It’s curious that a two-and-a-half-year-long conflict that has already cost 150,000 lives has virtually faded from the news. There is no more U.S. debate over Syria policy because the matter has been decided—Obama will not aid the rebels. But it is here that we see everything we need to know about the administration’s Iran policy and regional strategy. By ensuring that Assad remains in power to hand over his chemical weapons, until at least the next Syrian presidential election, Obama protected Iranian and Russian interests in Syria while undermining those of his own country and its allies, including Saudi Arabia and other Gulf states, as well as Turkey, Jordan, and Israel. The administration has pushed Turkey and the Gulf states to stop supporting al Qaeda-affiliated rebel units and other extremist groups inside Syria. That would make sense—if only the White House were helping to build a more moderate alliance to take down Assad.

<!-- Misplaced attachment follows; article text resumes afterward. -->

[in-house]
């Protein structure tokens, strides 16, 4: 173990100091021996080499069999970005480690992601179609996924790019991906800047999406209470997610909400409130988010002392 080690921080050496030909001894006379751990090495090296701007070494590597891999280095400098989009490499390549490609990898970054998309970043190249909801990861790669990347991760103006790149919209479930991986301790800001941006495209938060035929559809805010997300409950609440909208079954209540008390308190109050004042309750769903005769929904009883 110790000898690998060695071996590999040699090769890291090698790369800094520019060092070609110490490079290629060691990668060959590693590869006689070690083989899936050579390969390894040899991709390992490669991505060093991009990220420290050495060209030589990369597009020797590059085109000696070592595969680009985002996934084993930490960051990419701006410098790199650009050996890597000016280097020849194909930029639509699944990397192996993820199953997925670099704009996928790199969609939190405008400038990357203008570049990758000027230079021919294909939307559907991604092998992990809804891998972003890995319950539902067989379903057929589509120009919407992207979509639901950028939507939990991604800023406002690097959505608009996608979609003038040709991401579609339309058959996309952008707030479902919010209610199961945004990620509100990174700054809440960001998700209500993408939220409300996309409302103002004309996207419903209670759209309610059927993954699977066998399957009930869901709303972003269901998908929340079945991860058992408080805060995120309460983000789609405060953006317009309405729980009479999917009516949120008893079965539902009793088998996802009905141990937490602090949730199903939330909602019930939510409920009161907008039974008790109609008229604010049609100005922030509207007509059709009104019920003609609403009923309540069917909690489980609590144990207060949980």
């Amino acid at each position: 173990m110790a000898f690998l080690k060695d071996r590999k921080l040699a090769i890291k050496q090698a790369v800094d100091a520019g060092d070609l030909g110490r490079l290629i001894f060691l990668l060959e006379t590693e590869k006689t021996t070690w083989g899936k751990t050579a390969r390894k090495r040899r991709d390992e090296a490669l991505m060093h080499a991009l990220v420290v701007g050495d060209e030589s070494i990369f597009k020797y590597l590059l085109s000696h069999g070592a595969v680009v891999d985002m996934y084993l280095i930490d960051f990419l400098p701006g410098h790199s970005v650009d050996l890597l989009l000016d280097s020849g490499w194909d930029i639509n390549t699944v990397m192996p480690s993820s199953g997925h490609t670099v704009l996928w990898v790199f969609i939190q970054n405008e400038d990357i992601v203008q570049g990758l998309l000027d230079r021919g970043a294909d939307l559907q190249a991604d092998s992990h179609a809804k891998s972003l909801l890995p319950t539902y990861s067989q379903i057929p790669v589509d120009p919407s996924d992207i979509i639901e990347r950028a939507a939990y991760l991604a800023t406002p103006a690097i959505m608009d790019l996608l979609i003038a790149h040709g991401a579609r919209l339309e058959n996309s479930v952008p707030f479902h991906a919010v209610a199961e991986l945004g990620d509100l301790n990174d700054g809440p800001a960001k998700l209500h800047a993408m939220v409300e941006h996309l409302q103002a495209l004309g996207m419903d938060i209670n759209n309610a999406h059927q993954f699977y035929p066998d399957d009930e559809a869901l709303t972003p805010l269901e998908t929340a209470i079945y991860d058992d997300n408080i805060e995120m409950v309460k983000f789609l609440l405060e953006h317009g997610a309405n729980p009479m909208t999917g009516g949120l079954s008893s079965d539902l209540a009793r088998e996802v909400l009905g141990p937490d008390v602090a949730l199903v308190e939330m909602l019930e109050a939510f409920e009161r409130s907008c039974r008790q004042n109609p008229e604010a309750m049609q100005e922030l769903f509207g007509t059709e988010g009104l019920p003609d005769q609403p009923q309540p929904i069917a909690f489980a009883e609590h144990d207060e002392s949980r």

But Obama doesn’t really want to topple Assad because that would suggest to Tehran that all his talk of multi-polarity is in bad faith. Why would the Iranians negotiate with the administration if they already had proof that Obama doesn’t really want to integrate them into a new regional order, but just wants to defeat them on behalf of his allies under the existing order?
Unfortunately for Obama’s fantasies of multipolarity, it’s still a world of states primarily driven by interests. Because of the Syrian civil war, Jordan and Turkey have serious refugee problems. It’s not that their governments necessarily see Assad’s loss as their gain, or his triumph as their tragedy, but that the refugee crisis threatens to destabilize their ruling parties and their countries. Obama’s vision of a multipolar region is little help. An accommodation, for instance, between Syrian opposition parties and a man who slaughtered many thousands of Sunnis is unlikely to send the millions of Syrians in exile back home. Only the defeat of Assad and new moderate Sunni leadership in Damascus will end the crisis.